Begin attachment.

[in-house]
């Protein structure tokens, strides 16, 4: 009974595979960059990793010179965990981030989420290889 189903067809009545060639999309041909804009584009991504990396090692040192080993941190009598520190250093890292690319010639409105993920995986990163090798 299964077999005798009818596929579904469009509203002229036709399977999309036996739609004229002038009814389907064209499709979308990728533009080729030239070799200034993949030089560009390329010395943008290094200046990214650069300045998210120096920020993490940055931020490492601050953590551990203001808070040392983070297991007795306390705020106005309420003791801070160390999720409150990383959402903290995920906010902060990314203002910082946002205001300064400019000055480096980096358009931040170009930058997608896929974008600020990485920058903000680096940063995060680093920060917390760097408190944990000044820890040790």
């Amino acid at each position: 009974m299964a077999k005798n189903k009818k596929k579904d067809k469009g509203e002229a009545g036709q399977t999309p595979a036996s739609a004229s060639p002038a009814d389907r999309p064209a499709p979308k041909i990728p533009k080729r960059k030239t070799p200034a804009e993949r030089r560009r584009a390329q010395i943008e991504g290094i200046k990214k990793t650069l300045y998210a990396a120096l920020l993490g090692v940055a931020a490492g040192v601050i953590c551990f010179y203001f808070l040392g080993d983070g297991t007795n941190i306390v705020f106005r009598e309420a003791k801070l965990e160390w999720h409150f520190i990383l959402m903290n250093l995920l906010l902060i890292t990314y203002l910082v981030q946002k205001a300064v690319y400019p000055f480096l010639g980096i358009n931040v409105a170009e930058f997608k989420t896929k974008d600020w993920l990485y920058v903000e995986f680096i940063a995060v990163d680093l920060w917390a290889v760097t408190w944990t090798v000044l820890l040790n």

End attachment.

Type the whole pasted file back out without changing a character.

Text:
[in-house]
């Protein structure tokens, strides 16, 4: 009974595979960059990793010179965990981030989420290889 189903067809009545060639999309041909804009584009991504990396090692040192080993941190009598520190250093890292690319010639409105993920995986990163090798 299964077999005798009818596929579904469009509203002229036709399977999309036996739609004229002038009814389907064209499709979308990728533009080729030239070799200034993949030089560009390329010395943008290094200046990214650069300045998210120096920020993490940055931020490492601050953590551990203001808070040392983070297991007795306390705020106005309420003791801070160390999720409150990383959402903290995920906010902060990314203002910082946002205001300064400019000055480096980096358009931040170009930058997608896929974008600020990485920058903000680096940063995060680093920060917390760097408190944990000044820890040790």
């Amino acid at each position: 009974m299964a077999k005798n189903k009818k596929k579904d067809k469009g509203e002229a009545g036709q399977t999309p595979a036996s739609a004229s060639p002038a009814d389907r999309p064209a499709p979308k041909i990728p533009k080729r960059k030239t070799p200034a804009e993949r030089r560009r584009a390329q010395i943008e991504g290094i200046k990214k990793t650069l300045y998210a990396a120096l920020l993490g090692v940055a931020a490492g040192v601050i953590c551990f010179y203001f808070l040392g080993d983070g297991t007795n941190i306390v705020f106005r009598e309420a003791k801070l965990e160390w999720h409150f520190i990383l959402m903290n250093l995920l906010l902060i890292t990314y203002l910082v981030q946002k205001a300064v690319y400019p000055f480096l010639g980096i358009n931040v409105a170009e930058f997608k989420t896929k974008d600020w993920l990485y920058v903000e995986f680096i940063a995060v990163d680093l920060w917390a290889v760097t408190w944990t090798v000044l820890l040790n």